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EYE patients in northern Namibia were devastated after they were sent back home from Oshakati State Hospital because the institution had run out of equipment for operations.
Patients who came with the hopes to regaining their sight were sent back from hospitals facing a shortage of lenses and special scalpels for eye surgeries.
A source at the hospital told The Namibian they had sent back about 20 patients per week since April this year.
“Other affected regions are Ohangwena, Oshana and Oshikoto. This complaint is not new. We have sent re- quisitions to the ministry of health but got no response,” the source added.
The source added she provides free eye camps where they treat over 1 000 patients, but without equipment that is impossible.
“We cannot assist all the patients that are sent to Windhoek because the waiting list is long,” the source said.
However, health executive director Ben Nangombe told The Namibian earlier this week that he had no knowledge of the shortage of equipment for eye surgeries.
“Let me talk to the people concerned, because I am unaware of that report,” he said.
Selma Gebhard (36) says her aunt lost sight at the beginning of last year and has not received any medical assistance.
Gebhard, who is a mother of five, said her life changed completely after her aunt, Johanna Haitana became blind.
“When I took her to hospital we were sent back because there were no materials to treat her,” she said.
Gebhard said she had completely lost hope after Haitana was sent back home from one of the biggest state hospitals in the north.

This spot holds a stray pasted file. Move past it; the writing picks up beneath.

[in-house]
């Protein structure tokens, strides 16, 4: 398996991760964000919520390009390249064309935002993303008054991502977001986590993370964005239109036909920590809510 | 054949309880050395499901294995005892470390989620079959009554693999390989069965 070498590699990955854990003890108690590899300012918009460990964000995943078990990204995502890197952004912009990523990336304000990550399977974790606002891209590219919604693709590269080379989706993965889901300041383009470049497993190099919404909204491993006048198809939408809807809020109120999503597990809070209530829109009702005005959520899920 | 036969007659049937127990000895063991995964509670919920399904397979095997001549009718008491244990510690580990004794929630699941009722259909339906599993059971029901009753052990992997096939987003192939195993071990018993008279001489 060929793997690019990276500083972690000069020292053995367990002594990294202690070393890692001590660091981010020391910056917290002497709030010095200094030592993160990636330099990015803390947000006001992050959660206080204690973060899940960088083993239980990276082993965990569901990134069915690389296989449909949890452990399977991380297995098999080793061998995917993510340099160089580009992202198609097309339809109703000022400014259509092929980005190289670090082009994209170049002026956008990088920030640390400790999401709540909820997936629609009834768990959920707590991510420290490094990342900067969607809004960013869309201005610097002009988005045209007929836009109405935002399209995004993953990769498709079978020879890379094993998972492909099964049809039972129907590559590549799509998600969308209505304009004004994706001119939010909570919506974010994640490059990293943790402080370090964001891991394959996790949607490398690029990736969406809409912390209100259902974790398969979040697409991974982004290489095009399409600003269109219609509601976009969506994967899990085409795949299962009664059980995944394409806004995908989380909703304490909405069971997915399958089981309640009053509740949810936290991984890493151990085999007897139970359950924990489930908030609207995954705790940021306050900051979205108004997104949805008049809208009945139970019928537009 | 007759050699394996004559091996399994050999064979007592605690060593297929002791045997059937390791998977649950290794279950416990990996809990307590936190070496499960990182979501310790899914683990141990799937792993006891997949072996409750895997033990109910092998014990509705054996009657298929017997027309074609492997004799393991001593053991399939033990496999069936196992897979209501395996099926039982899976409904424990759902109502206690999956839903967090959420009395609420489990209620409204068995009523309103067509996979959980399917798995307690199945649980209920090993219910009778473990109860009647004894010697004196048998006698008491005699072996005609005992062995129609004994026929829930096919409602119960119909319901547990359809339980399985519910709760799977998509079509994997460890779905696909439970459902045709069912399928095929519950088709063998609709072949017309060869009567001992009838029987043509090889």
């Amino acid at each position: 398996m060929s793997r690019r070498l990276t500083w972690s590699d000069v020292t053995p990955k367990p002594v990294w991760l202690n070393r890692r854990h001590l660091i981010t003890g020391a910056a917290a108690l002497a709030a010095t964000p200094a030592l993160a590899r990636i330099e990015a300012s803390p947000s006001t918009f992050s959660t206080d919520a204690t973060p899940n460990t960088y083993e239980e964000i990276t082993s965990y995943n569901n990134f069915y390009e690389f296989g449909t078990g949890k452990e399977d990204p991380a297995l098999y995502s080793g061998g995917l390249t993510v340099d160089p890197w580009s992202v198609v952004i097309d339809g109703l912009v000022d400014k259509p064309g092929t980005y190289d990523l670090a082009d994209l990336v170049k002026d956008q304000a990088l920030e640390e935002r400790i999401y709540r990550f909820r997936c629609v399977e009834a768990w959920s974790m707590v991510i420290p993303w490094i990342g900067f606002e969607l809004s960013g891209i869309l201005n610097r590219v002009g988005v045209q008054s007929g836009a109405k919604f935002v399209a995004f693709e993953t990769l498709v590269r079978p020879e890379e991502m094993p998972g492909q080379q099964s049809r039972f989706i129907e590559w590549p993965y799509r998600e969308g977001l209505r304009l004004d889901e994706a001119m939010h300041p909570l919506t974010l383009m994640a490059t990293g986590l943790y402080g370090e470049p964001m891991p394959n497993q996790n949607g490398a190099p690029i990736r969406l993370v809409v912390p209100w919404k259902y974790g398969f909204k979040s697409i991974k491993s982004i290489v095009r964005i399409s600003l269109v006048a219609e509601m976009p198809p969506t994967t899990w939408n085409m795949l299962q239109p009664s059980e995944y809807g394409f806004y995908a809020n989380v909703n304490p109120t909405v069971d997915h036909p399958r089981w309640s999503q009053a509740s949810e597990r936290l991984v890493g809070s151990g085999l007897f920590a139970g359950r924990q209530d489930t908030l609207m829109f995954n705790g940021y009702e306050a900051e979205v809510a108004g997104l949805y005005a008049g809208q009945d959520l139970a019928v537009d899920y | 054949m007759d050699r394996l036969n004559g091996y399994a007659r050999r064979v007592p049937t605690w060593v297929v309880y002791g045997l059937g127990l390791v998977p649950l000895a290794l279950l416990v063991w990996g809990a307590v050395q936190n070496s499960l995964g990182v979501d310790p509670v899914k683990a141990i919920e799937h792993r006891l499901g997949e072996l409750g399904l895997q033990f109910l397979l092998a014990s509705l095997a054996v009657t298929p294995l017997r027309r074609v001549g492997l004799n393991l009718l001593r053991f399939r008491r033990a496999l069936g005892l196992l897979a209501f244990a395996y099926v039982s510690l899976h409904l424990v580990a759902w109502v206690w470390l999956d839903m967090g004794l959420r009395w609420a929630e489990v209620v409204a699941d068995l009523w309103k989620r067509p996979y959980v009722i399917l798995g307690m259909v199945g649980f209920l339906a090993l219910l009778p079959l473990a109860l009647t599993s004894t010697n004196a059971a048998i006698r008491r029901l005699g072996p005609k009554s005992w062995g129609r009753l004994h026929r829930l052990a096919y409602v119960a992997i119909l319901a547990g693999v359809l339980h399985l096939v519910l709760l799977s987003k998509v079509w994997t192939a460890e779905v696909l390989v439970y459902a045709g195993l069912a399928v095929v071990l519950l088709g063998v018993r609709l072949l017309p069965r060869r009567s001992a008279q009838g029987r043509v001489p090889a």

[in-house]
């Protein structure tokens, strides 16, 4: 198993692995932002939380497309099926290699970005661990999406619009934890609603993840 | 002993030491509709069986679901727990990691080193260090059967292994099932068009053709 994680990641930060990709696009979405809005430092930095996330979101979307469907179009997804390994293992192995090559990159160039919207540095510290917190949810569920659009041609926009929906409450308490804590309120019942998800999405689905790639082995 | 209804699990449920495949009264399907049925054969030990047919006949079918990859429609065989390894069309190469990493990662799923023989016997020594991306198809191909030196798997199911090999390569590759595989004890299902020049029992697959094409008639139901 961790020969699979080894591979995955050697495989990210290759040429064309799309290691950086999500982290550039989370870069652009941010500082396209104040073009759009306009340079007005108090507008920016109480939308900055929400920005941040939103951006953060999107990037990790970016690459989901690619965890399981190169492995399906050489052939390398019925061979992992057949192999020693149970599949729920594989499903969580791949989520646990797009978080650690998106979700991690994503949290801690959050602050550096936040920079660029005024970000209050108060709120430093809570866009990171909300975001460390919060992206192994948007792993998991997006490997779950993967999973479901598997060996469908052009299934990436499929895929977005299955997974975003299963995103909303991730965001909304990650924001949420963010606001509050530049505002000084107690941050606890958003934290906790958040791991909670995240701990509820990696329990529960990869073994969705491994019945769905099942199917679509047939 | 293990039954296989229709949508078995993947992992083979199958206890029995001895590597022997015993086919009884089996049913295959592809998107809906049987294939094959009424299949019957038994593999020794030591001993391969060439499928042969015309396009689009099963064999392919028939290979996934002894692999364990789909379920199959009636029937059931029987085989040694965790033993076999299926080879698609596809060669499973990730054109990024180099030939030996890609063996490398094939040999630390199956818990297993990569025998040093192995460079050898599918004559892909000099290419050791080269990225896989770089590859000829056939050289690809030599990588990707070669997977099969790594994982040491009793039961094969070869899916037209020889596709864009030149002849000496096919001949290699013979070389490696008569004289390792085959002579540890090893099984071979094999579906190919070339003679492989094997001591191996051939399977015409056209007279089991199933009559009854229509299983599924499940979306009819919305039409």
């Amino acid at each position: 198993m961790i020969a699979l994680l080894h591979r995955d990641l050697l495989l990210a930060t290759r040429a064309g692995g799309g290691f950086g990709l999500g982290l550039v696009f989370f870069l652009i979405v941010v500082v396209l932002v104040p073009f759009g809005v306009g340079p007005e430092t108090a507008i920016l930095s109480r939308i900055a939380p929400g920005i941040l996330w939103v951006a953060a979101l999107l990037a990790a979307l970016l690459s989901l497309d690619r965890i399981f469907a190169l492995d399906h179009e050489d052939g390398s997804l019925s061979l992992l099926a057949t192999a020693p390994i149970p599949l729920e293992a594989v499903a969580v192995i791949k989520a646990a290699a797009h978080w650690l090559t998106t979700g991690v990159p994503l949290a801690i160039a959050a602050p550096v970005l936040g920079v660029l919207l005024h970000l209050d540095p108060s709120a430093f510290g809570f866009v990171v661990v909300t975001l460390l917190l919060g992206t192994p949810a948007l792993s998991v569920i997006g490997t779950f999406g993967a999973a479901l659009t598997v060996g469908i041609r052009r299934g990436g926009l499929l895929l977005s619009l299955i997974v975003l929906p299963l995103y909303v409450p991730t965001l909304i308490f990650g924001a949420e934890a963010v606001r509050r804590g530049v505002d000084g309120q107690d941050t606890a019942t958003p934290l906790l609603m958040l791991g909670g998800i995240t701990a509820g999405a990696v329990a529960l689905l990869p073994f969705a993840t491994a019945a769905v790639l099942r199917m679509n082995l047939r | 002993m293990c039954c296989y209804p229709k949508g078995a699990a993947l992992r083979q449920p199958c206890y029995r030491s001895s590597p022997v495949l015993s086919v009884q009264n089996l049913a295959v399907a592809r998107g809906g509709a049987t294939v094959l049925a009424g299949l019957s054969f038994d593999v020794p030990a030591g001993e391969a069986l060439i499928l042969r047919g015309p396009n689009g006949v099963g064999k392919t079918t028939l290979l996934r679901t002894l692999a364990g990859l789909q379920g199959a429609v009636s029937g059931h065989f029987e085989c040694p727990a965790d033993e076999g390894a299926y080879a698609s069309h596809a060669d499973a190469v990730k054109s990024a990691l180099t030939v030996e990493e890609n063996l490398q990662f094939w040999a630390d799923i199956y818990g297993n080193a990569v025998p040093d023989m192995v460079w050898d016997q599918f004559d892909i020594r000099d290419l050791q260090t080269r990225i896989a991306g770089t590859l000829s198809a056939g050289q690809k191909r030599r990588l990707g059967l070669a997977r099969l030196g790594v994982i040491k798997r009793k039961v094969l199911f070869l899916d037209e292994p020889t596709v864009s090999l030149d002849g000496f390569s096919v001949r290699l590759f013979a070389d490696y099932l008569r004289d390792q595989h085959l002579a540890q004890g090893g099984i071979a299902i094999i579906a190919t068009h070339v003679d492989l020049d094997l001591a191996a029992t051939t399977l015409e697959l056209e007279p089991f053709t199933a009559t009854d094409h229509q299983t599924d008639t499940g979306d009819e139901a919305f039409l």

“My aunt woke up completely blind in March last year. It was very shocking as this has never happened before in our family,” she said.
She added that there is so much responsibility on her as she now has to bathe and feed Haitana.
Haitana has no children and is dependent on Gebhard for her basic needs on a daily basis.
Gebhard said her only option is the Oshakati State Hospital because she cannot afford sending her aunt to Windhoek for better medical attention.
“I am unemployed and cannot afford to go to any private hospital. It is very disappointing that eye patients are being sent back home,” she said.
She added that when they arrived at the hospital, their details were written down and they were promised by the doctors they would be contacted as soon as the equipment arrived.
“We have been waiting for over two months now and until today we still have not received any calls or even an update on the way forward,” said Gebhard.
Another patient who was sent back home is 57-year-old Martha Israel, who lost her sight in 2019 and has never received any medical assistance since.
According to her daughter, Maria Haindongo, her mother was the breadwinner of the family but this all changed when she lost her sight.
“When she went blind, as sad as it was, we still had hope that she would regain her sight if we took her to the hospital,” said Haindongo.
She added that taking care of a blind person is like taking care of a baby because they are unable to dress, feed or even relieve themselves without assistance.
“We are pleading for the government to intervene and come to our rescue because we need help,” she said.
Ophthalmologist Helena Ndume described the situation as sad, because even their annual eye camp has also been postponed as a result of the risk posed by Covid-19.
“People need the assistance because if they are not treated, the patients can go completely blind,” she said.